"The most important maintenance routines for your Greyhound include good oral health with a daily brushing. Most greyhounds are good about doing this and are cooperative. Bones and raw food, chewies, knuckle bones or raw turkey necks are all good for taking off tartar and will help. Dental wipes are also helpful and easy to use. Veterinary cleanings should be done when needed. Decayed teeth should be removed. Bad teeth will make your dog feel bad just as with people. Bad teeth will cause gum disease and can damage their kidneys or heart. Get rid of bad teeth-your hound will feel reborn! Another good routine is to brush your greyhound....they love it, it feels good, and it keeps their skin and coat healthier. Don't forget to clean your Greyhound's ears occasionally, and last but certainly not least....keep their nails trimmed! Keeping nails trimmed allows better traction and footing. This in turn lessens the chances of pulling out a nail by catching them on tree roots or rocks or even breaking a toe. It also will lessen the chance of slipping or falling on hard surface floors, which can lead to multiple problems just as it does in people. Your hound can sprain a hock, get back, neck, or disk inflammation/damage or bruising trauma. Nails should be trimmed every few weeks! Learn to clip their nails yourself; consider using a dremel tool if you're not comfortable using clippers or get them to your vet often for a nail trim. (There are also mobile groomers that will do nail trimmings.) If you incorporate all of the above into the routine care of your Greyhound, you will have a healthier, and certainly more comfortable and happy pet!"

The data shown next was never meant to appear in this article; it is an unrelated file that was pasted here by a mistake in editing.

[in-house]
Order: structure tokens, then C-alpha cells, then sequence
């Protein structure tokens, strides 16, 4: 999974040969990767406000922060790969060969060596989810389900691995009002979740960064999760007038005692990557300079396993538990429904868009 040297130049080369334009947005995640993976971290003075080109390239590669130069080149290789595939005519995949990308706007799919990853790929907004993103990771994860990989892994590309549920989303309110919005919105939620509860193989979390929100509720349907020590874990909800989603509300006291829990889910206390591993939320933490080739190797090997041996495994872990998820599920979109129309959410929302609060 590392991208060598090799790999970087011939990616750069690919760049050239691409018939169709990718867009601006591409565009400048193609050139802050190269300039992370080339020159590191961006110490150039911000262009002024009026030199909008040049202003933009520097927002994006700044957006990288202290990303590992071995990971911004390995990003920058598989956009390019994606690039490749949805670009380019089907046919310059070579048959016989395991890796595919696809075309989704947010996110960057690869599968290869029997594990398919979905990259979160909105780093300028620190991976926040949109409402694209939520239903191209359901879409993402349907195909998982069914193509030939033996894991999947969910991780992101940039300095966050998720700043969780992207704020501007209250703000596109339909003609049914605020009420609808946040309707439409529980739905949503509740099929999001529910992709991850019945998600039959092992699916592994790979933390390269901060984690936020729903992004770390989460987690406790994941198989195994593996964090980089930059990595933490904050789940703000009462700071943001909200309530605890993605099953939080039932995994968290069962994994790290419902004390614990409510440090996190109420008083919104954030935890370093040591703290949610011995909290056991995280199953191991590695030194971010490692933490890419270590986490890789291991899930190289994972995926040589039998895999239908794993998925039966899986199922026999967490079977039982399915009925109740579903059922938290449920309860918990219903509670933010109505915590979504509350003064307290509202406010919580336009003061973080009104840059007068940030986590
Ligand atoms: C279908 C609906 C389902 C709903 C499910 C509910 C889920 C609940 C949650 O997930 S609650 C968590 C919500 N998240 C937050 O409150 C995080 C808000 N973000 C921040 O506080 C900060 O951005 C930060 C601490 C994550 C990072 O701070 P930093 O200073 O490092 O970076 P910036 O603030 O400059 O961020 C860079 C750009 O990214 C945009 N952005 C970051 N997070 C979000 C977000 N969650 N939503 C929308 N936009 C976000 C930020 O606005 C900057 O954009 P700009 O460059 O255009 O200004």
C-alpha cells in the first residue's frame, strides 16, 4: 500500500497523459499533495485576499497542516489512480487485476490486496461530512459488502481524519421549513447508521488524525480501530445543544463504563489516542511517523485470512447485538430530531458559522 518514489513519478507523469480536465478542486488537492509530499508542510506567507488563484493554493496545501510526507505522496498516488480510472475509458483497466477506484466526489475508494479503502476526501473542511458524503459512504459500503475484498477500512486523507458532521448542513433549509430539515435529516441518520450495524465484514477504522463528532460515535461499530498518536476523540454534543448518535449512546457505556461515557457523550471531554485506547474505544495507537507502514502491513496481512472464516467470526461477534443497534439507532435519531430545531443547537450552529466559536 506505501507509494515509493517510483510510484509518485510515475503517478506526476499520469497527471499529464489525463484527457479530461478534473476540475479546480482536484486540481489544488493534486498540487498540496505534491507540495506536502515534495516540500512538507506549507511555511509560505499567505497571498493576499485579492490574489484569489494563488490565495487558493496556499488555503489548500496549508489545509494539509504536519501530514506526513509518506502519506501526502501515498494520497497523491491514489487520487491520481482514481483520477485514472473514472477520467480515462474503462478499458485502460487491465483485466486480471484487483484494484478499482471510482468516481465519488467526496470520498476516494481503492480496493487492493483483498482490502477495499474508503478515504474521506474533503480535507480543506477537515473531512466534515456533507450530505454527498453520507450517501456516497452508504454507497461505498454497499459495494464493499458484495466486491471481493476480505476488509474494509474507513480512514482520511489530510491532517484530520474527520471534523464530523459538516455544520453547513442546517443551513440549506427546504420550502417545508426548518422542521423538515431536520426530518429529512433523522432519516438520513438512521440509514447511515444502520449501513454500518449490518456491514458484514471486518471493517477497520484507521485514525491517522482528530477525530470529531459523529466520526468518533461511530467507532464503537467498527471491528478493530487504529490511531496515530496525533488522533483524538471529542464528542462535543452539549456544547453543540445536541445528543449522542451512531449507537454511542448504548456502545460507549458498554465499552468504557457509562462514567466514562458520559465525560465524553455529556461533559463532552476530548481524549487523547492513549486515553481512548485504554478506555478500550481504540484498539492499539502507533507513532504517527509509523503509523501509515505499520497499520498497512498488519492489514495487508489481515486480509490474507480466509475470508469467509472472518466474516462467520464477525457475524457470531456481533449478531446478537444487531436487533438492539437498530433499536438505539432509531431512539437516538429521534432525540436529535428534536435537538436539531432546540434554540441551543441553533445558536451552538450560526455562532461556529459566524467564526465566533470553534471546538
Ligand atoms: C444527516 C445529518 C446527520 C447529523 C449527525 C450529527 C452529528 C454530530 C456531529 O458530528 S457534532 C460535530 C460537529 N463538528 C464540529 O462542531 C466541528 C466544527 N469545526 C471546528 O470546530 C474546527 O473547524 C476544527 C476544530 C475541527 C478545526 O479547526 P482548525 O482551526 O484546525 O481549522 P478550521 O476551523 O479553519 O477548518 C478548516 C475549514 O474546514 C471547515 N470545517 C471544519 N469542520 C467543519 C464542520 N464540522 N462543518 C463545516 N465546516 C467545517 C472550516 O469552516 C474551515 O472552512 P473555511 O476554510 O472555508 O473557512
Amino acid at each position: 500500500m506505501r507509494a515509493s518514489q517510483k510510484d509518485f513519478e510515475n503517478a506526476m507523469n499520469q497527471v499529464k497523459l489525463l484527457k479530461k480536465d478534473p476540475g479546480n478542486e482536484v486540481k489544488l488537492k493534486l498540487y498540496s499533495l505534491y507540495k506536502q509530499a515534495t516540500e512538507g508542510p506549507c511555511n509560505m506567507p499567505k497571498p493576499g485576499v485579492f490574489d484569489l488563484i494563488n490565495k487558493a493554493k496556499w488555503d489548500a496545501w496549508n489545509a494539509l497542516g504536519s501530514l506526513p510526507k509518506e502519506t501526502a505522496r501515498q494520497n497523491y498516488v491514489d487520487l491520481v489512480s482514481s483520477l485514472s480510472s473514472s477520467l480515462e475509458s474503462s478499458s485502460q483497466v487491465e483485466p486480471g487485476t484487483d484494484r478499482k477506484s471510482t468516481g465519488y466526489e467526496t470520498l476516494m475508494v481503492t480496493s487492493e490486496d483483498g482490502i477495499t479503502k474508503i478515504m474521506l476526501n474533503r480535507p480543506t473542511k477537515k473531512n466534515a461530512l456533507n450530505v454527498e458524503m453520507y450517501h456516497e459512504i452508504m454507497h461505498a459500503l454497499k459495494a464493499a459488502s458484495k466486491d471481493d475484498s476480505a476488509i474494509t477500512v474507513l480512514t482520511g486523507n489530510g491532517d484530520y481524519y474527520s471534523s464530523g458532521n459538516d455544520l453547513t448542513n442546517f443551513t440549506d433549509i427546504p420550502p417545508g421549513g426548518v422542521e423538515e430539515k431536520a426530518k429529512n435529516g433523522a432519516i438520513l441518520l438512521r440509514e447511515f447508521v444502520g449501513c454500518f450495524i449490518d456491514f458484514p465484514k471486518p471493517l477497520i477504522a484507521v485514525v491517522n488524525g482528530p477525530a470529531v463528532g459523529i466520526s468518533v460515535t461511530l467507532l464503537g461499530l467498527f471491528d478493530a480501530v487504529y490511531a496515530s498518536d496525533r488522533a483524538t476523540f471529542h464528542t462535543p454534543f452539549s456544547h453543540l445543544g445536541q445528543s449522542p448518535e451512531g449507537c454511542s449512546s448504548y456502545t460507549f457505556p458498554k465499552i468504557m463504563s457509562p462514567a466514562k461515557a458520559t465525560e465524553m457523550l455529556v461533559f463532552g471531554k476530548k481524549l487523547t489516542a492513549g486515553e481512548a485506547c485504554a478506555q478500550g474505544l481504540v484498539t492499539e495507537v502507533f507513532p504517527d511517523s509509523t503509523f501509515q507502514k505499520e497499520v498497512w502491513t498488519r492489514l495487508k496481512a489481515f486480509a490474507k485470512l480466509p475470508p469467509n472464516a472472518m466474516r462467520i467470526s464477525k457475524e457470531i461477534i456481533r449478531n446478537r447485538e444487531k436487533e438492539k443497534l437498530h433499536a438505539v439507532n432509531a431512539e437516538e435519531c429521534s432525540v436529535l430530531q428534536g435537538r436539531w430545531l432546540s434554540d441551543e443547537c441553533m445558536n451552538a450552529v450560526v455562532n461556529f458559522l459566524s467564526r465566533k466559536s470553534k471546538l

Communique Archives

  Fall2010 Winter2010